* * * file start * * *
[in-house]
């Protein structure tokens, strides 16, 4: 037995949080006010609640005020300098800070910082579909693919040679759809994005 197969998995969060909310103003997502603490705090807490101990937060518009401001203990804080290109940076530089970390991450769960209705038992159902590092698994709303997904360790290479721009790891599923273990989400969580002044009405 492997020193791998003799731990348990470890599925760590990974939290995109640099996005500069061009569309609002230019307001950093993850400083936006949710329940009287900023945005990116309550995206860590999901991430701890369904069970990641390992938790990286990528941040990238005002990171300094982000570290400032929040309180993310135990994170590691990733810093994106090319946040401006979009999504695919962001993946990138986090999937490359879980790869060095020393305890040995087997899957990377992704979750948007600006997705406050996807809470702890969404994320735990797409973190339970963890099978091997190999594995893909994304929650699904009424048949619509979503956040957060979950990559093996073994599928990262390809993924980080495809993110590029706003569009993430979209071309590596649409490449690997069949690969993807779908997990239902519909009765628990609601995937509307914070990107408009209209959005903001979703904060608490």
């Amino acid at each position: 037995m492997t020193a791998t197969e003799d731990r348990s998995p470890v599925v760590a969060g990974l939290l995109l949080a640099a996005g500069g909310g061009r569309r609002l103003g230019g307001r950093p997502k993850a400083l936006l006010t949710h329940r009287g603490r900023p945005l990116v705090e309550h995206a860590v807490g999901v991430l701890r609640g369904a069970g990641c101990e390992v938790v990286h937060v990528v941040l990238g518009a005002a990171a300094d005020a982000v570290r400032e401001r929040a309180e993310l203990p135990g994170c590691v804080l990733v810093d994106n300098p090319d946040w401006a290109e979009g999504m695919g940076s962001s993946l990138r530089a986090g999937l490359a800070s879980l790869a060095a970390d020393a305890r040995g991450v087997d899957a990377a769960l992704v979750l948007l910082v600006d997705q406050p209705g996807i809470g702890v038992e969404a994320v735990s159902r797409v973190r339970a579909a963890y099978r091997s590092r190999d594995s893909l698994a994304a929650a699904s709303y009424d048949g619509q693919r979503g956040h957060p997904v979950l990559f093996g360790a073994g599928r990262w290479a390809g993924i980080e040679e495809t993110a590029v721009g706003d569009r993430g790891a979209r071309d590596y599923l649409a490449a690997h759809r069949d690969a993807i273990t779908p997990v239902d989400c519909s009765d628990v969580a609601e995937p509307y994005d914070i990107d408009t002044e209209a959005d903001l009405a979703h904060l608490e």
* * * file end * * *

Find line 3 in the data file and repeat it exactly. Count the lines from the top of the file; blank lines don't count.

């Amino acid at each position: 037995m492997t020193a791998t197969e003799d731990r348990s998995p470890v599925v760590a969060g990974l939290l995109l949080a640099a996005g500069g909310g061009r569309r609002l103003g230019g307001r950093p997502k993850a400083l936006l006010t949710h329940r009287g603490r900023p945005l990116v705090e309550h995206a860590v807490g999901v991430l701890r609640g369904a069970g990641c101990e390992v938790v990286h937060v990528v941040l990238g518009a005002a990171a300094d005020a982000v570290r400032e401001r929040a309180e993310l203990p135990g994170c590691v804080l990733v810093d994106n300098p090319d946040w401006a290109e979009g999504m695919g940076s962001s993946l990138r530089a986090g999937l490359a800070s879980l790869a060095a970390d020393a305890r040995g991450v087997d899957a990377a769960l992704v979750l948007l910082v600006d997705q406050p209705g996807i809470g702890v038992e969404a994320v735990s159902r797409v973190r339970a579909a963890y099978r091997s590092r190999d594995s893909l698994a994304a929650a699904s709303y009424d048949g619509q693919r979503g956040h957060p997904v979950l990559f093996g360790a073994g599928r990262w290479a390809g993924i980080e040679e495809t993110a590029v721009g706003d569009r993430g790891a979209r071309d590596y599923l649409a490449a690997h759809r069949d690969a993807i273990t779908p997990v239902d989400c519909s009765d628990v969580a609601e995937p509307y994005d914070i990107d408009t002044e209209a959005d903001l009405a979703h904060l608490e």